The Replacement of original weaponry described in the script for modernised firearms belonging to the Montague and Capulet’s were shown engraved with titles such as “longsword” and “dagger” to correspond to the Elizabethan dialogue. However, the wording does not differ from the conventional Shakespearean writing, keeping “swords” instead of “guns”, demonstrating how the traditional text has been manipulated in a way that remains connected to a contemporary setting. Additionally, the firearms are branded with the word “sword”, relating Shakespeare’s timeless narrative to the modern day in an interesting direction.

In the original content, the Montagues and Capulets are depicted as “two families both alike in dignity” Luhrmann’s adaption reflects the traditional text as the two families are represented through twin, corporate office skyscrapers bearing the names Montague and Capulet. Henceforth, we can see that these two families oppose each other and dominate Verona beach from the placement of their foundations. Furthermore, the towers also convey their high status in society; they are both wealthy and influential families. Luhrmann used fire as a representation of the active hatred between the Montague’s and Capulet’s exhibiting the ancient feud between the two families, through a way that two competing businesses may oppose one another.

Therefore, Baz Luhrmann uses various effective techniques to capture the spirit of Elizabethan theatre in his adaption of the traditional script and setting. Luhrmann successfully represents Shakespeare’s unique themes and ideas as determined firstly by the fact that Luhrmann has utilised all of the Elizabethan dialogue and produced it into a contemporary setting, but he has also updated Shakespeare’s idea of fate in a modernised way while keeping the principle concepts intact. Henceforth, Luhrmann has exceeded the text with his adaption through emphasising primary elements of the traditional literature, however, William Shakespeare is often attributed for having a significant influence on language, literature, theatre, and other aspects of culture. With only insignificant modifications to some of the characters names and what families they belong to, overall the plot of the film remains faithful to the traditional story.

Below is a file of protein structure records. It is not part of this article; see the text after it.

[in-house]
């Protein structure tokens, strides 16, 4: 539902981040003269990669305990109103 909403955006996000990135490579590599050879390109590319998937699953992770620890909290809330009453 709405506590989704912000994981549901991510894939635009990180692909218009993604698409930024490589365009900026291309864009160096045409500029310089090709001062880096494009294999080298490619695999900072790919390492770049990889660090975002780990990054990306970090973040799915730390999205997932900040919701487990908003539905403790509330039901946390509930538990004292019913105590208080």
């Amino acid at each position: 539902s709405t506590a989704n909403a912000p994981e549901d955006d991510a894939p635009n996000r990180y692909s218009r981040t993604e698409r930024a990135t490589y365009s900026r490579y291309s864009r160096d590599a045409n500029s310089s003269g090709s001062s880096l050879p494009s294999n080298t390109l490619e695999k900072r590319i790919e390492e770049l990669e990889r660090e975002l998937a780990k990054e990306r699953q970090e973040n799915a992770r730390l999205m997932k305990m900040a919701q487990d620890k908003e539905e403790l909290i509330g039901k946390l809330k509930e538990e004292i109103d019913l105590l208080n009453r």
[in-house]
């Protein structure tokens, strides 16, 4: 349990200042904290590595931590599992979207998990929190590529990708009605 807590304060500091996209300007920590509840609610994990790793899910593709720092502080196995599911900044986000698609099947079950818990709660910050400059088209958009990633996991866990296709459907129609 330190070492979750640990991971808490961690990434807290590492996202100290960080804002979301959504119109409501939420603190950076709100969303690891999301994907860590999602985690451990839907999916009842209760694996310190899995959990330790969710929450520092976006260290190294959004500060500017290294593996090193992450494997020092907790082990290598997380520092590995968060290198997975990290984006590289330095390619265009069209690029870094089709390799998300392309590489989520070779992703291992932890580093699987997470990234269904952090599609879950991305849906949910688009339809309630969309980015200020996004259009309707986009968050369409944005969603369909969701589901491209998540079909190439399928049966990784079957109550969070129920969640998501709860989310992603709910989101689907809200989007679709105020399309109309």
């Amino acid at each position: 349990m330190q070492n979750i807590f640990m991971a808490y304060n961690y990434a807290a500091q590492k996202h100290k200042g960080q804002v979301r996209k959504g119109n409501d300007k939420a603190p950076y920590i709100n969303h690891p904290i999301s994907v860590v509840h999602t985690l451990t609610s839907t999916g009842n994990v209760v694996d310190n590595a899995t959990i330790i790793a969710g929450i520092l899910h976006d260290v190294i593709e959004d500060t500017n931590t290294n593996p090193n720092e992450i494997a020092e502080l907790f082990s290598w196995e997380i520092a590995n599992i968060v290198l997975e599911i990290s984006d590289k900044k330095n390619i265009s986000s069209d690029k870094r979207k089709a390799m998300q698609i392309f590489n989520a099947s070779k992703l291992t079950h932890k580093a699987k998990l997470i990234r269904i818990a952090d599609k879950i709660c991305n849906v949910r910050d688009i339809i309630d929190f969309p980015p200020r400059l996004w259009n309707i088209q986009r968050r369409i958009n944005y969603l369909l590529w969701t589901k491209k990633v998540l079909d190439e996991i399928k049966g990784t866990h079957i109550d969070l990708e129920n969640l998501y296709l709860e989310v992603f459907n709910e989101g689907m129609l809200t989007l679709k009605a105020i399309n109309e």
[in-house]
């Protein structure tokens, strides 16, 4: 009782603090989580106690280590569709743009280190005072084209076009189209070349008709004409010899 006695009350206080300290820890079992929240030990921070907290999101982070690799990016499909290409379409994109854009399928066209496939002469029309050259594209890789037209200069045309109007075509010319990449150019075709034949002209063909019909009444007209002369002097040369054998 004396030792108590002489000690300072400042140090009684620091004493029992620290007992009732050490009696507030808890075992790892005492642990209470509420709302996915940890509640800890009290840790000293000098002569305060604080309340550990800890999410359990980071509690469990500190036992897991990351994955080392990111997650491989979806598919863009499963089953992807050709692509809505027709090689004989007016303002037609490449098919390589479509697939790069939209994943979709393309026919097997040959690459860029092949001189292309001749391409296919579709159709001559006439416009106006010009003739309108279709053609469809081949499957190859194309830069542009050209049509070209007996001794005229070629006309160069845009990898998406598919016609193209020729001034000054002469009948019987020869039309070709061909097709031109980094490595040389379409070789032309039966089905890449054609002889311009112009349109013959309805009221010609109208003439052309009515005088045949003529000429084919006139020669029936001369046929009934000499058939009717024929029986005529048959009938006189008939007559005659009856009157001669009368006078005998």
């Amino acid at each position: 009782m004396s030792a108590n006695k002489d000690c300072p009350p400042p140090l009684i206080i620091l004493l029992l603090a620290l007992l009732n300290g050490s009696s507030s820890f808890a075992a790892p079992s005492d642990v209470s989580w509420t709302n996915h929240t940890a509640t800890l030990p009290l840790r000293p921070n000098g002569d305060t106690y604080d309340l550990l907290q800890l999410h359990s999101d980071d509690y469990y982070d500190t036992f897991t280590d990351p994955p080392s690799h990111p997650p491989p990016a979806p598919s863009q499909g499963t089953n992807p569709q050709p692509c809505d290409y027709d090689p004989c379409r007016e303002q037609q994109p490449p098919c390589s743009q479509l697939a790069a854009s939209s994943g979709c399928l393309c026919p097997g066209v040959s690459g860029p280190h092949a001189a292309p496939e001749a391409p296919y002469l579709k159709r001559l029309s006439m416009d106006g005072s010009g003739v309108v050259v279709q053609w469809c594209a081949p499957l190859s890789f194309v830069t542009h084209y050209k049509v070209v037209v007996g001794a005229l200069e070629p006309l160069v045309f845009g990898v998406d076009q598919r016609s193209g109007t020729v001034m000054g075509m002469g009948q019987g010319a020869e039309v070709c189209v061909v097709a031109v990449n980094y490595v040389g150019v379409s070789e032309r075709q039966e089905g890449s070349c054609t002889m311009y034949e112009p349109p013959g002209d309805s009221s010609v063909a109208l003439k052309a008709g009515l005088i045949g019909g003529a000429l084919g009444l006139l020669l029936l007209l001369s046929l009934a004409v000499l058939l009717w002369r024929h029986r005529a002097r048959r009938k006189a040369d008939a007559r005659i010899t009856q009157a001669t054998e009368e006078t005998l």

5 Replies to “How does Baz Luhrmann keep the spirit of Shakespearian theatre alive in his interpretation of Romeo and Juliet?”

  1. Reading: 7B – You show a confident command of the nuances of Shakespeare’s text, combining a detailed understanding of the themes and language effects with a knowledge of the play’s original context alongside a contemporary reading
    Writing: 7B – Your writing is fluent and confident. A complex array of carefully-selected ideas are well-organised and supported with detailed evidence. The more sophisticated ideas are conveyed with clarity that often commands attention. At times it could be argued that your word choice could be so complex that it might interfere with your reader’s understanding, but this is a matter of taste to some extent. As long as your reader knows what truculent means, they should be ok.
    Viewing: 7B – Your appreciation of the various visual effects you identify in the film are explored in relation to they way these are employed to support the dual intentions of Shakespeare and Baz Luhrmann with detail and insight.

    I’d love to sit down with you, and this essay, and discuss the ideas you’ve brought up – like stigmata – and explore how far we might take those references of Bad Luhrmann’s making. For example: is he saying that Romeo and Tybalt are dying for the good of humanity. Maybe so!

Respond now!